We’ve had enough of digital monopolies and surveillance capitalism. We want an alternative world that works for everyone, just like the original intention of the web and net.

We seek a world of open platforms and protocols with real choices of applications and services for people. We care about privacy, transparency and autonomy. Our tools and organisations should fundamentally be accountable and resilient.


Nicholas H.Tollervey [LibreList] Re: [redecentralize] Re: Trustworthy Contract Handling - Comparison Of Approaches 2014-08-06 12:58:21 (6 years 7 mons 27 days 21:03:00 ago)
Hash: SHA1

On 03/08/14 13:56, Jörg F. Wittenberger wrote:
> Nicholas: does Drogulus have an idea about contracts?  Should I include 
> it in the comparison or does it not qualify?  I'm not sure. See here:
> http://ball.askemos.org/?_v=wiki&_id=1786
> Not related to Drogulus but to trustworthy (a.k.a. trustless) contract 
> handling, one more note.


Sorry, I missed this in the deluge of email that is my inbox. ;-)

Items stored in the drogulus are designed to stand on their own and be
self-verifiable through cryptographic signing.

An item stored in the DHT is a collection of named fields and associated
values (it's a JSON object):

* value - the actual value to store.
* timestamp - a UNIX timestamp representing when the creator of the item
thinks the item was created (so it's easy to work out the latest version
of an item given two candidates).
* expires - a UNIX timestamp beyond which the creator of the item would
like the item to expire, be ignored and deleted in remote nodes.
* name - a meaningful name given by the creator for the key.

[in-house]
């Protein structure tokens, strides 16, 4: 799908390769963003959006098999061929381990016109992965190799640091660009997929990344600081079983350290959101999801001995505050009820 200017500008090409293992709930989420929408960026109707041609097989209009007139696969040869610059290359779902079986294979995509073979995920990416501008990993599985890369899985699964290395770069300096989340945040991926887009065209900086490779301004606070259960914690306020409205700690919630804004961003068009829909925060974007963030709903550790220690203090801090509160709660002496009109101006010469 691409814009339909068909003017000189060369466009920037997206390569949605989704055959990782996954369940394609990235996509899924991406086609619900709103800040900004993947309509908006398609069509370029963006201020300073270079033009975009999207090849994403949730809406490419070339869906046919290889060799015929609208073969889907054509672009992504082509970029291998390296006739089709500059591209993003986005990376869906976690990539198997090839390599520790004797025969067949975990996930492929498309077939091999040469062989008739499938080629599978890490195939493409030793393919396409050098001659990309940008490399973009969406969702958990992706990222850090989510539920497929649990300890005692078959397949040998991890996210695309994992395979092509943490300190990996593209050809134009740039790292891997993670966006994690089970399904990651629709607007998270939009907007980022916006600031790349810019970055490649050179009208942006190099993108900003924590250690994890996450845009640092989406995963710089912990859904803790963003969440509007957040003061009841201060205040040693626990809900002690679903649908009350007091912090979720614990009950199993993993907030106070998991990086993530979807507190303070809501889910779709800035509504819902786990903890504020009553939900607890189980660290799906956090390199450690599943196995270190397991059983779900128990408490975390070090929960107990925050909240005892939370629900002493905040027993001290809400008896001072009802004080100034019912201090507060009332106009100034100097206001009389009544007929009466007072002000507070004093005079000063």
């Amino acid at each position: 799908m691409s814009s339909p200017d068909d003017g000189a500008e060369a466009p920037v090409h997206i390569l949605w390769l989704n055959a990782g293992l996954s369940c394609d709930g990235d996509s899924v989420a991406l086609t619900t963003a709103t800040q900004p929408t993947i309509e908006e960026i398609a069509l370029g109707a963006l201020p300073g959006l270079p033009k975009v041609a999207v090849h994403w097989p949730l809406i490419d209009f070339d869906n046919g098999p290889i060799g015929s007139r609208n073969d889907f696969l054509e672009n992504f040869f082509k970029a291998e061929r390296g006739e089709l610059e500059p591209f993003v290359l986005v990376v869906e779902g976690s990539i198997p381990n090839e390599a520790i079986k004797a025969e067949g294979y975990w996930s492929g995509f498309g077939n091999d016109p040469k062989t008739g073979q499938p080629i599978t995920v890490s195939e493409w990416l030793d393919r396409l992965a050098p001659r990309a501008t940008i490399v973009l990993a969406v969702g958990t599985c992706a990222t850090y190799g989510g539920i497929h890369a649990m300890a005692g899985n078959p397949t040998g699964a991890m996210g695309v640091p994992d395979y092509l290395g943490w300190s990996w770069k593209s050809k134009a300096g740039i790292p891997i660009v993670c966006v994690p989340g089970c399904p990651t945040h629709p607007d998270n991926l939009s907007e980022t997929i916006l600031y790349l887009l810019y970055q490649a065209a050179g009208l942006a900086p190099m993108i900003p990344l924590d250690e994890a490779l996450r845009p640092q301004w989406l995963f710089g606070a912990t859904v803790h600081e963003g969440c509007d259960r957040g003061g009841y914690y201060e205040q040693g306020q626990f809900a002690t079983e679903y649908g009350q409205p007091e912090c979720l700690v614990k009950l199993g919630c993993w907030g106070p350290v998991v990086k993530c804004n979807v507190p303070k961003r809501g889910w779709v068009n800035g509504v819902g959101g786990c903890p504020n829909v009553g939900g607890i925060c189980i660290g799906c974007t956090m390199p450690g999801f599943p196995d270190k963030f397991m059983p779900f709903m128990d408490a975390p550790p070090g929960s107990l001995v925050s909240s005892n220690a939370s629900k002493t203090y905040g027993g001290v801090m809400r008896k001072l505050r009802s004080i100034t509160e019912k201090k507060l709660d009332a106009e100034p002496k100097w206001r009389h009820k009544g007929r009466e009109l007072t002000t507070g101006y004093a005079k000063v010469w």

* created_with - the version of the drogulus the creator used to
generate the item.
* public_key - the creator's public key.
* key - the SHA-512 value of the compound key (based upon the public_key
and name fields) used as the actual key on the distributed hash table.
* signature - a cryptographic signature generated using the creator's
private key with the fields described above.

The public_key field is used to validate the signature value. If this is
OK then the compound SHA-512 key is checked using the obviously valid
public_key and name fields.

This ensures both the provenance of the data and that it hasn't been
tampered with. Any items that don't pass the cryptographic checks are
ignored and nodes that propagate them are punished by being blocked. It
also confirms that the generated SHA-512 key for the item is correct
given the public_key and meaningful name ensuring no other entity may
set items with this unique key (assuming no key collision vulnerability
in the hashing function).

Does this make sense..?

Happy to answer questions and please remember, this is more an
experiment in code. I'm currently working on the drogulus on the
"rewrite" branch here:


Getting quite close to something releasable. ;-)

All the best,


Version: GnuPG v1.4.12 (GNU/Linux)
Comment: Using GnuPG with Thunderbird - http://www.enigmail.net/